A scenic drive will take you to many of the major viewpoints within the park and there are many easy trails that lead right up to the larger arches as well as more adventurous hikes to lesser seen areas.
Capitol Reef National Park
Located in Utah's south-central desert Capitol Reef National Park surrounds a long wrinkle in the earth’s crust known as the Waterpocket Fold which is highlighted by layers of golden sandstone, canyons, and striking rock formations.
The park's most popular sites include the Chimney Rock Pillar, the Hickman Bridge Arch, and Capitol Reef, known for its white sandstone domes, while in the north the towering monoliths of Cathedral Valley can be found.
Bryce Canyon National Park
Bryce Canyon is a series of natural amphitheatres or bowls that have been carved into the edge of a high plateau. The most famous of these is the Bryce Amphitheatre which is filled with irregular spires of eroded rocks called hoodoos. All the main viewpoints can all found within the first few miles of the parks 18 mile main road including Bryce Point, Inspiration Point, Sunset Point, and Sunrise Point.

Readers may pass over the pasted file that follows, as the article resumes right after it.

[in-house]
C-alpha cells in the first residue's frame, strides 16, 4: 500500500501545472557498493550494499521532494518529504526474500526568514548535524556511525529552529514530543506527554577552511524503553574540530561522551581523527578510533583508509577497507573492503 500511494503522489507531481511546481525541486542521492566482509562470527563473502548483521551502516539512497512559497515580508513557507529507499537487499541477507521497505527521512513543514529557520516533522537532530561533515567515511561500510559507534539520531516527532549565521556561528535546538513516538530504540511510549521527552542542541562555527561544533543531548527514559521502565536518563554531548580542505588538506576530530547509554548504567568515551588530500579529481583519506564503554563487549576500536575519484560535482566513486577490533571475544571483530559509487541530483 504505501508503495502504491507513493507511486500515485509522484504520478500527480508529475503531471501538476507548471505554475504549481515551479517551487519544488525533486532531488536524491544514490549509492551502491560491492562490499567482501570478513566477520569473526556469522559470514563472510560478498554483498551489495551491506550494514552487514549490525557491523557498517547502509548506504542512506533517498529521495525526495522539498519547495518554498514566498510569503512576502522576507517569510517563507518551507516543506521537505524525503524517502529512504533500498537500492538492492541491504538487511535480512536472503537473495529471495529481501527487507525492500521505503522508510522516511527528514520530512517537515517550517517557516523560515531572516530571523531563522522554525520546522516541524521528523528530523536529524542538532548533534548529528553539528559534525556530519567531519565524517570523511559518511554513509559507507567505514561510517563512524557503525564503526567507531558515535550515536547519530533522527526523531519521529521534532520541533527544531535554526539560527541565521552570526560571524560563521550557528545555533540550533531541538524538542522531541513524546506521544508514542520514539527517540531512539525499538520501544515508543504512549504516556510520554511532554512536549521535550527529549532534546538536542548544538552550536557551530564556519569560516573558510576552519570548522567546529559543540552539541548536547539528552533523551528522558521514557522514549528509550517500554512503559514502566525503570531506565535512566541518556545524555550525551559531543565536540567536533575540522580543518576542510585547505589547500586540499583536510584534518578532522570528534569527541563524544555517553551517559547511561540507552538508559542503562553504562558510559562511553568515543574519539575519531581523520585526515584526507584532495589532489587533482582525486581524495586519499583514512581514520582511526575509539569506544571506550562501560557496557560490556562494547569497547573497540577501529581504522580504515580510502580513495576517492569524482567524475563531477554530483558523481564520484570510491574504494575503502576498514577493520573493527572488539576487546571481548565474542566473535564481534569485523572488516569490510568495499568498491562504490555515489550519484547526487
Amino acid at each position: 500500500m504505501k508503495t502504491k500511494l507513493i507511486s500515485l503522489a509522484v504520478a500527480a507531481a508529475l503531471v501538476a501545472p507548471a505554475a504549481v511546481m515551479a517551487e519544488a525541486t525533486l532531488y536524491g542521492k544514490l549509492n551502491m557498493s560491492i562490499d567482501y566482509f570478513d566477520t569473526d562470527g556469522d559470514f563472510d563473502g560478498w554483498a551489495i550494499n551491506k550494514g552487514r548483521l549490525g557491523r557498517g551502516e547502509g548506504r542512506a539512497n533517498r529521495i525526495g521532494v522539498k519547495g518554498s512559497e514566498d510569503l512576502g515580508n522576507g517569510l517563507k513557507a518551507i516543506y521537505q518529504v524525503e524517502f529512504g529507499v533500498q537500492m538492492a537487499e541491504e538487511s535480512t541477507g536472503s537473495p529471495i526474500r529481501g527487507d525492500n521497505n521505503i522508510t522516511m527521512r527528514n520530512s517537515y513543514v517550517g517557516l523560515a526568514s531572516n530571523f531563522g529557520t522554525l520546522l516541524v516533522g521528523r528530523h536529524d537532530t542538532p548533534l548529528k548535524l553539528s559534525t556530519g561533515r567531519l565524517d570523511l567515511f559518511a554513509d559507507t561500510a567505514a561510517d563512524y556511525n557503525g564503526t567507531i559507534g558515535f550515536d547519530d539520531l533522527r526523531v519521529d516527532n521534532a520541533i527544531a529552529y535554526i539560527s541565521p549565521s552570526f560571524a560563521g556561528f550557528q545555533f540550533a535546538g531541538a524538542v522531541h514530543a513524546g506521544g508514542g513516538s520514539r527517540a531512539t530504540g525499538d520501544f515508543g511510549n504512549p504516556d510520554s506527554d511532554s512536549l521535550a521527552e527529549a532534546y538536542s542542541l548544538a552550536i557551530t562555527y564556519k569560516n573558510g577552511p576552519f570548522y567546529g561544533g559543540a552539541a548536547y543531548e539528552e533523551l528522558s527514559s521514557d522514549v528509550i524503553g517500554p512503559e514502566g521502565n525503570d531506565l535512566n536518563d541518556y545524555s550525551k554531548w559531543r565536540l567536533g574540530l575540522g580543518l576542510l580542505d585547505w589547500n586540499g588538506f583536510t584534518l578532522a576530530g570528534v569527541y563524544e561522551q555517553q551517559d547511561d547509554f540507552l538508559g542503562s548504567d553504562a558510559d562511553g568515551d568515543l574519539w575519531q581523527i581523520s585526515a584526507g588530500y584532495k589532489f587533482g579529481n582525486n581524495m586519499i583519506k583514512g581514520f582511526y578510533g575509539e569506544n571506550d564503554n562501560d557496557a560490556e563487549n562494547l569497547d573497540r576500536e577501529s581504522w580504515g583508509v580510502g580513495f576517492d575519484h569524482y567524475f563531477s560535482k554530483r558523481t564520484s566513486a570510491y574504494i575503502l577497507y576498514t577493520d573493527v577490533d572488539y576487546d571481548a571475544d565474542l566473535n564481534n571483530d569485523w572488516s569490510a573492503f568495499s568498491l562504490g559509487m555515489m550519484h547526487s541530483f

Other viewpoints are found all along the park's 18-mile main road which travels from park's only entrance in the north along the plateau rim to its highest elevations in the south
Zion National Park
Located in southwest Utah, Zion National Park is a nature preserve best known for the Zion Canyon’s steep red cliffs. The Zion Canyon Scenic Drive cuts through its main section, leading to forest trails along the Virgin River where the river flows to the Emerald Pools, which have waterfalls and a hanging garden.